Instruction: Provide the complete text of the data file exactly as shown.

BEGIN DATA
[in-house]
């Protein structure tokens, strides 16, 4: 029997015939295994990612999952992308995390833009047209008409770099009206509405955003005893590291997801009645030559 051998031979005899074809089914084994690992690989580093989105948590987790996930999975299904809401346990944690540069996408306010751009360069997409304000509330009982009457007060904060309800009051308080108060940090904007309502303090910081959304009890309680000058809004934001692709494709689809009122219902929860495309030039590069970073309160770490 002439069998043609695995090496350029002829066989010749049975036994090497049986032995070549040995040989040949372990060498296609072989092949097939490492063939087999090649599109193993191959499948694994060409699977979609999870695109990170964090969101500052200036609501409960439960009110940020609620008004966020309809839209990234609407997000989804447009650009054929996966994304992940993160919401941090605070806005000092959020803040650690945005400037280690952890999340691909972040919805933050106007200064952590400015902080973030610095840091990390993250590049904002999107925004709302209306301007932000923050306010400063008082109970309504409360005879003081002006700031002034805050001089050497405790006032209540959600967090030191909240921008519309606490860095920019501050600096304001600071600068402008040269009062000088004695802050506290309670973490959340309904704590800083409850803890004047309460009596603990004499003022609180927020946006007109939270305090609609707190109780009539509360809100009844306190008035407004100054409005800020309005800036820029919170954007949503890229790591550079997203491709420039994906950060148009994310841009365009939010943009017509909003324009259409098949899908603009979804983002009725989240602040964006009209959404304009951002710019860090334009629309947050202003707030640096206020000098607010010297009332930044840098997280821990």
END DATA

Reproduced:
[in-house]
């Protein structure tokens, strides 16, 4: 029997015939295994990612999952992308995390833009047209008409770099009206509405955003005893590291997801009645030559 051998031979005899074809089914084994690992690989580093989105948590987790996930999975299904809401346990944690540069996408306010751009360069997409304000509330009982009457007060904060309800009051308080108060940090904007309502303090910081959304009890309680000058809004934001692709494709689809009122219902929860495309030039590069970073309160770490 002439069998043609695995090496350029002829066989010749049975036994090497049986032995070549040995040989040949372990060498296609072989092949097939490492063939087999090649599109193993191959499948694994060409699977979609999870695109990170964090969101500052200036609501409960439960009110940020609620008004966020309809839209990234609407997000989804447009650009054929996966994304992940993160919401941090605070806005000092959020803040650690945005400037280690952890999340691909972040919805933050106007200064952590400015902080973030610095840091990390993250590049904002999107925004709302209306301007932000923050306010400063008082109970309504409360005879003081002006700031002034805050001089050497405790006032209540959600967090030191909240921008519309606490860095920019501050600096304001600071600068402008040269009062000088004695802050506290309670973490959340309904704590800083409850803890004047309460009596603990004499003022609180927020946006007109939270305090609609707190109780009539509360809100009844306190008035407004100054409005800020309005800036820029919170954007949503890229790591550079997203491709420039994906950060148009994310841009365009939010943009017509909003324009259409098949899908603009979804983002009725989240602040964006009209959404304009951002710019860090334009629309947050202003707030640096206020000098607010010297009332930044840098997280821990």